“I just saw the whole thing as a huge injustice, and I don’t like injustice,” Lee said.

Not one for golf, or to putter around in the garden, Lee gave up his spot on the Jacksonville Symphony Chorus because it practiced on the same nights as City Council meetings.

Lee became a regular at council and pension fund meetings. Requesting documents from the pension fund triggered a showdown that has lasted five years and counting - it is now at the Florida Supreme Court.

Before Lee could even touch the documents he wanted to look at, he was told he would have to pay $326.

Lee said he would pay only for the documents he wanted to copy.

The pension fund still wanted the $326, plus $280 to have someone monitor him while he sorted through the records.

Lee sued.

A court last May ordered the pension fund to pay $75,000 of Lee’s legal fees. At that point in the case, the pension fund had spent $290,000 in legal fees to fight Lee over the public records case.

The legal bill has continued to grow, now inching toward $450,000, all over what started as a $326 fee.

“Shame on the police and fire pension fund (for always appealing) and taking it to the Florida Supreme Court,” City Councilman John Crescembeni said. “This is a citizen spending his own time and his own money trying to get information about an entity that is misbehaving. It is David versus Goliath. It really is, and we know how that turned out.”

Lee doesn’t intend to hurl real stones and then cut the head off his Goliath, but he has been relentless in drawing attention to problems, both financial and ethical, at the pension fund.

There are more than 1,100 emails between Lee and City Hall, with the vast majority coming from Lee.

“He really wants to help the community,” said Dees, Lee’s lawyer. “He recognizes he has a lot of knowledge about pensions - which causes a lot of people’s eyes to glaze over, especially when you have some strong personalities at the pension fund who are used to having things done their way - and if you don’t have someone who can see through what they are doing, well, they just keep doing it.

“So it took somebody with a combination of knowledge to understand what was going on, but also the willingness and tenacity to put himself out there.”

Crescembeni said he appreciates all Lee has done.

“I’ve learned a lot of things from Curtis Lee’s letters that I probably should have known or heard about from the executive branch or the council auditor’s office,” Crescembeni said. “Where would be without Curt Lee?”


The access to public records paved the way for Lee’s 2011 suit against the pension fund and the city of Jacksonville, alleging that the entities had a years-long history of negotiating pension benefits in private, dating to talks that created the 30-year agreement. Lee, with the concerned taxpayer group, asked that a judge toss the pact on the grounds the pension talks were conducted behind closed doors, which is contrary to the state’s Sunshine Law.

“Even though the original disagreement was over the $326 issue, it is much more important than that,” Dees said. “I think it shows the importance of citizens being able to access government records; because without that, we would not have been able to build and support our case that they (the city and police and fire pension fund) had negotiated pension benefits behind closed doors - always.”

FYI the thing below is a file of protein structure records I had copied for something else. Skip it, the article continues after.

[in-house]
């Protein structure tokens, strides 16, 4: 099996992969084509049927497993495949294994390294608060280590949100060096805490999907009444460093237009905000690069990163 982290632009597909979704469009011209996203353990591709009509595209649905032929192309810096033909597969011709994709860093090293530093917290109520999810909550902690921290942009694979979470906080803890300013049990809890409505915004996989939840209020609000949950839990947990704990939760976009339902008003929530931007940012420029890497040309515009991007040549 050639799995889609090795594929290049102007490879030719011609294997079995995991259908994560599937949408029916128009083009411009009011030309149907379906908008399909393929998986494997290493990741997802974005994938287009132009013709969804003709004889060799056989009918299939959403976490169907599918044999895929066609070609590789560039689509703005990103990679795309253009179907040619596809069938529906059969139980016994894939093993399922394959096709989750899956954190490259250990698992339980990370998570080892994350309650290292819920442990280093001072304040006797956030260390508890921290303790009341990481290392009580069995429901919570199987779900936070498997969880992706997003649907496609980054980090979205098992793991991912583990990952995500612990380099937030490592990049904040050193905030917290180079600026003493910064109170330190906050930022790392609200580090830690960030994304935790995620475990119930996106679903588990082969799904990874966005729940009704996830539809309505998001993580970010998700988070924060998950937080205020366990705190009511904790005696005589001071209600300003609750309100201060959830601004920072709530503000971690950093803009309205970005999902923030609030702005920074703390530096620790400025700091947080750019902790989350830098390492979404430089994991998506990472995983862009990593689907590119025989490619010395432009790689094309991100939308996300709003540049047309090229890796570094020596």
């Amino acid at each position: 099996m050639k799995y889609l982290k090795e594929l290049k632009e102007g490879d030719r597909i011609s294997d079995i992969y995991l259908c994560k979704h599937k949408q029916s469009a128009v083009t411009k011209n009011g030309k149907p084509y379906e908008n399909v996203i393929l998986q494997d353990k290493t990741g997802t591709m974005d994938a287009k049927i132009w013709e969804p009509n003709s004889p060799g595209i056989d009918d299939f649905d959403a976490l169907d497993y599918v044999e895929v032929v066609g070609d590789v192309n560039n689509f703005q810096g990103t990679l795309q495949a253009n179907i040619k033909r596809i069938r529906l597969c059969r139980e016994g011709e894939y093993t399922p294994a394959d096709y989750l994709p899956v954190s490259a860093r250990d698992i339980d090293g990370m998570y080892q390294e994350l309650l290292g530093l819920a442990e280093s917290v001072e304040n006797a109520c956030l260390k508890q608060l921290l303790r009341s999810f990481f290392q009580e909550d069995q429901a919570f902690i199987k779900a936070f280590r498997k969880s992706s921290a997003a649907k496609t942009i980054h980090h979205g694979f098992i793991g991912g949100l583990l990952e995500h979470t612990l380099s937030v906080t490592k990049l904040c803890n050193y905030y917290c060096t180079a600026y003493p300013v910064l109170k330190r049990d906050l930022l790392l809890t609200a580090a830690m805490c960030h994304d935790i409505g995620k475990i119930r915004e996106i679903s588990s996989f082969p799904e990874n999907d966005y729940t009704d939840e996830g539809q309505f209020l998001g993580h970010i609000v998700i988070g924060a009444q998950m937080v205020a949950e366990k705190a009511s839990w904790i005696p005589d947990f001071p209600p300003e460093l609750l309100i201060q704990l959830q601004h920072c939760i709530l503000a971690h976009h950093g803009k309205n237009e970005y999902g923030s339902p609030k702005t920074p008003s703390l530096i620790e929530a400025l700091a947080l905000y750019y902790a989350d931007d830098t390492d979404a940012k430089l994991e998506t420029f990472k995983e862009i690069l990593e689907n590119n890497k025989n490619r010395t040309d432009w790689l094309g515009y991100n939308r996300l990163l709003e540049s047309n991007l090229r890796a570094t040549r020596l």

The city already has acquiesced to the judge’s ruling. The pension fund’s board of trustees is expected to vote Thursday on whether to appeal.

“I feel certain (the police and fire pension fund) will appeal; they like nothing but to waste taxpayer money,” Concerned Taxpayers of Duval County President John Winkler said.

Characteristically, Lee will not give up.

“We need more citizens like him,” Crescembeni said. “He’s a model of a person not giving in at the expense of the truth. He is like Mr. Justice. There should be a (Curtlis Lee) superhero, because he is spending his own money. Most people don’t have the courage. And I think the citizens of Jacksonville should be very thankful that we have a Curtis Lee.”

Lee brushes off the notion that he is modern-day hero. And he laughs when asked about the similarities to Don Quixote, the 17th century book character whose name keeps coming up in discussion about - or in front of - Lee.

“No. 1, I don’t think I am crazy. I might have some odd moments, but I do think that I am fundamentally sane,” he said. “Am I unusual? I’m definitely unusual for making efforts to fix things that are wrong. But I think people should do that to make the world a better place.

“Can you imagine how awful the world would be if nobody made efforts like that? We would probably still be living in the age of slavery if people didn’t make the effort. To rephrase a Alfred Lord Tennyson quote: It is better to have tried to improve things and lost than to never have tried at all.”

As for how Don Quixote turned out?

“Basically he lost his mind,” Lee said. “And I don’t think that I am tilting at windmills.”


Information from: The (Jacksonville) Florida Times-Union, https://www.jacksonville.com